Hares Lug & Plover

I’m amazed; this time last month I thought that I was preparing for another eight weeks of cabin fever, the onset of withdrawal symptoms and the real probability of driving my dear wife bonkers. I really thought that my right knee replacement would take that long before it would carry me to the river. Not to be; less than four weeks down the line it has mended so well that I have the go ahead to haunt the waterside again.

This stroke of good fortune is due to a number of factors. My surgeon has clearly done an amazing job, I have exercised diligently and the care and support that I’ve received has been second to none.  Above all though, my lifelong attention to athleticism has served me well.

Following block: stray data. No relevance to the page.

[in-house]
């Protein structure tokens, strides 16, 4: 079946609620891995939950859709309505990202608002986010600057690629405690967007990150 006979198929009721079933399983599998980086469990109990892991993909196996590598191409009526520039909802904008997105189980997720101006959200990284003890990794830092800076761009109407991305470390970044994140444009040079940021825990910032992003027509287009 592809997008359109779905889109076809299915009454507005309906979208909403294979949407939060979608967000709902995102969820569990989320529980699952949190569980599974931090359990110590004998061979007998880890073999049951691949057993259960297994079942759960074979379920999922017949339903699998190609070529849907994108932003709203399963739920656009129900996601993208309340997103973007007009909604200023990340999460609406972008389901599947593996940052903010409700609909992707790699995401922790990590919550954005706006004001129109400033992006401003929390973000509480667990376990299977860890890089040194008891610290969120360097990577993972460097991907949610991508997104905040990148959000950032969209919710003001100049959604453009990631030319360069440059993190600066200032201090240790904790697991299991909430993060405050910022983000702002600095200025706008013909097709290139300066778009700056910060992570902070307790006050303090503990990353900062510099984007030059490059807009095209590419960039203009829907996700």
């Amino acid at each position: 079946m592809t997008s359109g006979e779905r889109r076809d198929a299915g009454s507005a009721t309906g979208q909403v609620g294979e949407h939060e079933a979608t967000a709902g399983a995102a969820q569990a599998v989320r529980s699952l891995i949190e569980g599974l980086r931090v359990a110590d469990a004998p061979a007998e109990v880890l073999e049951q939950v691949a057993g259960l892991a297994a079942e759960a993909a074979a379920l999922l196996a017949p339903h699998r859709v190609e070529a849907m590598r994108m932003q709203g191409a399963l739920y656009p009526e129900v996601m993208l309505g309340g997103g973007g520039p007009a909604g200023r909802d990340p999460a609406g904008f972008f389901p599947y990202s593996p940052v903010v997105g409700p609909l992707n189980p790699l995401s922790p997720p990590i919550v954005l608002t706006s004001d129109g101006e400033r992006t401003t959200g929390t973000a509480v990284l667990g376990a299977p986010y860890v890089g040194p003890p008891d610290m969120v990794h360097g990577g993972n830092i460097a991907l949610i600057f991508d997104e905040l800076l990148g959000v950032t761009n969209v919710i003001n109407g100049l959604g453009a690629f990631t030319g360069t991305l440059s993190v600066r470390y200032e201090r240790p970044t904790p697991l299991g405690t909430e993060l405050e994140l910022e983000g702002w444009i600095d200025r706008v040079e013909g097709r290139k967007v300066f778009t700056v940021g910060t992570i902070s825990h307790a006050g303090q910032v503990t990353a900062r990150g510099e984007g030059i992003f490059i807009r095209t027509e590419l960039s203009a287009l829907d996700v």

I’ve been down to the lake and established that I can still remember one end of a fly rod from the other. I’ve practiced for an hour or two and am satisfied that I can still put a fly where I want it to go. In fact, I’m all ready for the off. Then it rained and all the rivers in Ryedale went all mucky overnight. I took it all in my stride though, didn’t stomp and swear or spit the dummy out; I remained absolutely calm and phlegmatic. Alright, I’ll come clean; I did take a sandwich and a flask down the dale and I did sit on a rock for an hour simply watching the swirling cocoa cascade through the riffles, rocks and runs. I hoped that I might catch a glimpse of a passing insect that would give me clue about fly choice once the river returned to the colour of fine Yorkshire bitter, a sure sign that fish will be on the fin. For an awful long time, I saw nothing; the air temperature was a mere nine degrees and the water felt cold to my exploratory fingers. I fondly wished that I had brought a pork pie along, just to aid the concentration obviously. Sandwich box and flask were empty and still not a sign of movement in or around the water. The wild primroses were apparently convinced that spring has arrived; their beautiful butter yellow heads, determinedly brightening the otherwise sombre day, seemed to be trying to lift my spirits. Even the bluebells appeared to believe that spring was threatening to stir the countryside; a pale blue wash was just visible in a few of the sunny glades.